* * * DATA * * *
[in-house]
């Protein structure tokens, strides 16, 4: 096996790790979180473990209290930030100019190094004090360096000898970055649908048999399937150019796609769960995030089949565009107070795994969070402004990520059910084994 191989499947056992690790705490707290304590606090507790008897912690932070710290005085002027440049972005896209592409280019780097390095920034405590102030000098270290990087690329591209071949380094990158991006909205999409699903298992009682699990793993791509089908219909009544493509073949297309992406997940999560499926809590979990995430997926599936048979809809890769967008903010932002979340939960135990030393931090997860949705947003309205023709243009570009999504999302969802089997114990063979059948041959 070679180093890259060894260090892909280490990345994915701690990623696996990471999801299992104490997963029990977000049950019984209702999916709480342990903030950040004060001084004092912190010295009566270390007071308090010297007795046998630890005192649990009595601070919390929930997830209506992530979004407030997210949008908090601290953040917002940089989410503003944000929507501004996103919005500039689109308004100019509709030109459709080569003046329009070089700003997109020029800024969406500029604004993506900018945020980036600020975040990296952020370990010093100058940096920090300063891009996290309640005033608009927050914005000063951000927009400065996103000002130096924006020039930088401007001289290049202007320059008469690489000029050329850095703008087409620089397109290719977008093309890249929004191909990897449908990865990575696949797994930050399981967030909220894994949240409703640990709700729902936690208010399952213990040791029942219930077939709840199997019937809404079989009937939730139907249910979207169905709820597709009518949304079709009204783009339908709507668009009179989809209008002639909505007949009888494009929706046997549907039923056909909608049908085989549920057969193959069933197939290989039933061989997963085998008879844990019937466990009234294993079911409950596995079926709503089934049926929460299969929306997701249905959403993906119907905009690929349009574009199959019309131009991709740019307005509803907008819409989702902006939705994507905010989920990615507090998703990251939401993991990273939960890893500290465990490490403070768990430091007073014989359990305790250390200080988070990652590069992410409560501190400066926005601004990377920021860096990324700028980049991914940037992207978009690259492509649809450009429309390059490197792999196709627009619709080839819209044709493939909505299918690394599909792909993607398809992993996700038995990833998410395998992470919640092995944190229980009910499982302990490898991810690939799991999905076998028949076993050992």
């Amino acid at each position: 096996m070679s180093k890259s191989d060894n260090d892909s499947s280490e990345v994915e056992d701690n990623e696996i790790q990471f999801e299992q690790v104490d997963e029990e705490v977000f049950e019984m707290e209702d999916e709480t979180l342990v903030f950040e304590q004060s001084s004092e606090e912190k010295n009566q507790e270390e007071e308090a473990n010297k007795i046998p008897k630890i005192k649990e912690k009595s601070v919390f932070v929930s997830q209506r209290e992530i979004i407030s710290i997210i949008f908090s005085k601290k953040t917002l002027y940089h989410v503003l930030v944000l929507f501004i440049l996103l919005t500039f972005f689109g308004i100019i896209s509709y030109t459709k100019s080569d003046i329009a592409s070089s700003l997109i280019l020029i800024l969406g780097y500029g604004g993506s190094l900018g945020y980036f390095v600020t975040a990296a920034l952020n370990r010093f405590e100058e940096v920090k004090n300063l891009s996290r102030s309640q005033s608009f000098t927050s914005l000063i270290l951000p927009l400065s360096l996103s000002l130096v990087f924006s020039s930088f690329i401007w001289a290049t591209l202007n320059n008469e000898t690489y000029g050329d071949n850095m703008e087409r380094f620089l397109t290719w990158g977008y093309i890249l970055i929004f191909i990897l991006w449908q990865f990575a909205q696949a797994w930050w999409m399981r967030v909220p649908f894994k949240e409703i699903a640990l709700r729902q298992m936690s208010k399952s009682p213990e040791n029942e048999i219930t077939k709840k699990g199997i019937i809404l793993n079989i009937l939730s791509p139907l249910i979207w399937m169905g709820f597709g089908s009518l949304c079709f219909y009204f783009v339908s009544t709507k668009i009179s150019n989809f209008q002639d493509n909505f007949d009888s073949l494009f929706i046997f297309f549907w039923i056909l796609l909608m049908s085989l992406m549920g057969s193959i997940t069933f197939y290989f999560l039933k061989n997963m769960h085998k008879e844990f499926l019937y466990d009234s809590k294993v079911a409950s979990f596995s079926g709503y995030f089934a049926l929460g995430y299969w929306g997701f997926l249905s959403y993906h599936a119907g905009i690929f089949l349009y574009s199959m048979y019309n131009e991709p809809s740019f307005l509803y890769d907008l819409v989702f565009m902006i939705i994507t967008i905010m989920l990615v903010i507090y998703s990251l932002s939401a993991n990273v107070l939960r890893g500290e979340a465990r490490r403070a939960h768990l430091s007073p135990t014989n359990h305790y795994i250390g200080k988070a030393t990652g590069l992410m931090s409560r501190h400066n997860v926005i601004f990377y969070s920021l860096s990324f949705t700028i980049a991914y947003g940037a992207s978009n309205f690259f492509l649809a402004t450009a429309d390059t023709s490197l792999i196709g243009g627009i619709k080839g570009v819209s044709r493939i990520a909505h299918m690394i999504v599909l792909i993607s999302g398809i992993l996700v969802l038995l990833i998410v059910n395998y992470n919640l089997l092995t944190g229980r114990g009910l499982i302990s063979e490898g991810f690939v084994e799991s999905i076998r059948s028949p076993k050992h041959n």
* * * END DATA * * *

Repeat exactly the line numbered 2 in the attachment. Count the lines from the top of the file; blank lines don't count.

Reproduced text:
């Protein structure tokens, strides 16, 4: 096996790790979180473990209290930030100019190094004090360096000898970055649908048999399937150019796609769960995030089949565009107070795994969070402004990520059910084994 191989499947056992690790705490707290304590606090507790008897912690932070710290005085002027440049972005896209592409280019780097390095920034405590102030000098270290990087690329591209071949380094990158991006909205999409699903298992009682699990793993791509089908219909009544493509073949297309992406997940999560499926809590979990995430997926599936048979809809890769967008903010932002979340939960135990030393931090997860949705947003309205023709243009570009999504999302969802089997114990063979059948041959 070679180093890259060894260090892909280490990345994915701690990623696996990471999801299992104490997963029990977000049950019984209702999916709480342990903030950040004060001084004092912190010295009566270390007071308090010297007795046998630890005192649990009595601070919390929930997830209506992530979004407030997210949008908090601290953040917002940089989410503003944000929507501004996103919005500039689109308004100019509709030109459709080569003046329009070089700003997109020029800024969406500029604004993506900018945020980036600020975040990296952020370990010093100058940096920090300063891009996290309640005033608009927050914005000063951000927009400065996103000002130096924006020039930088401007001289290049202007320059008469690489000029050329850095703008087409620089397109290719977008093309890249929004191909990897449908990865990575696949797994930050399981967030909220894994949240409703640990709700729902936690208010399952213990040791029942219930077939709840199997019937809404079989009937939730139907249910979207169905709820597709009518949304079709009204783009339908709507668009009179989809209008002639909505007949009888494009929706046997549907039923056909909608049908085989549920057969193959069933197939290989039933061989997963085998008879844990019937466990009234294993079911409950596995079926709503089934049926929460299969929306997701249905959403993906119907905009690929349009574009199959019309131009991709740019307005509803907008819409989702902006939705994507905010989920990615507090998703990251939401993991990273939960890893500290465990490490403070768990430091007073014989359990305790250390200080988070990652590069992410409560501190400066926005601004990377920021860096990324700028980049991914940037992207978009690259492509649809450009429309390059490197792999196709627009619709080839819209044709493939909505299918690394599909792909993607398809992993996700038995990833998410395998992470919640092995944190229980009910499982302990490898991810690939799991999905076998028949076993050992």